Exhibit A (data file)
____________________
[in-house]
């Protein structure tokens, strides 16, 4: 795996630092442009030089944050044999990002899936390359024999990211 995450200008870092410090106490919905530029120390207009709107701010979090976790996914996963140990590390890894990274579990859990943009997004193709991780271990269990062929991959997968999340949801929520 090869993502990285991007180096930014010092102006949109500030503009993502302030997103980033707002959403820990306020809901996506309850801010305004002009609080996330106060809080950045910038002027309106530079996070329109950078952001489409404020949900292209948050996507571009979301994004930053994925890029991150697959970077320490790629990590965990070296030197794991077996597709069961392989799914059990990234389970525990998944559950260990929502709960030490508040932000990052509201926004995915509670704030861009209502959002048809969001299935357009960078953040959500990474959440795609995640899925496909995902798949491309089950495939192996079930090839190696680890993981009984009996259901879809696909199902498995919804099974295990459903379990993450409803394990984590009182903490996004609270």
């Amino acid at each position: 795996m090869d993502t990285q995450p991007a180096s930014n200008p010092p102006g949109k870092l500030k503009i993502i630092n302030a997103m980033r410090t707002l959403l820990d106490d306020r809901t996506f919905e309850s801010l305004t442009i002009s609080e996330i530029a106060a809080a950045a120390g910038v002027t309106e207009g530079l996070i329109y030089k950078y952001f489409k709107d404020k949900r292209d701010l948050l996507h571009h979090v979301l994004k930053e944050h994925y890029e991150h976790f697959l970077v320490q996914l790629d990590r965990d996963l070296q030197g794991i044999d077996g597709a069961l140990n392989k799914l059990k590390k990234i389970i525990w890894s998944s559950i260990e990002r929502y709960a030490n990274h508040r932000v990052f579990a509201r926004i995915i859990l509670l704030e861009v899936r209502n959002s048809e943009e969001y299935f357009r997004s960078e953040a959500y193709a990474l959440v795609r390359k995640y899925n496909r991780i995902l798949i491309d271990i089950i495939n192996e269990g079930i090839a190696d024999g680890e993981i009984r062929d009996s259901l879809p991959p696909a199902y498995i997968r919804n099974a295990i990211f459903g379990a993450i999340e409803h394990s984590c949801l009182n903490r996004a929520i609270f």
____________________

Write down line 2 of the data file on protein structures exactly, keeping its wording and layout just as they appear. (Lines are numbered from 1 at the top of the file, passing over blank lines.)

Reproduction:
């Protein structure tokens, strides 16, 4: 795996630092442009030089944050044999990002899936390359024999990211 995450200008870092410090106490919905530029120390207009709107701010979090976790996914996963140990590390890894990274579990859990943009997004193709991780271990269990062929991959997968999340949801929520 090869993502990285991007180096930014010092102006949109500030503009993502302030997103980033707002959403820990306020809901996506309850801010305004002009609080996330106060809080950045910038002027309106530079996070329109950078952001489409404020949900292209948050996507571009979301994004930053994925890029991150697959970077320490790629990590965990070296030197794991077996597709069961392989799914059990990234389970525990998944559950260990929502709960030490508040932000990052509201926004995915509670704030861009209502959002048809969001299935357009960078953040959500990474959440795609995640899925496909995902798949491309089950495939192996079930090839190696680890993981009984009996259901879809696909199902498995919804099974295990459903379990993450409803394990984590009182903490996004609270």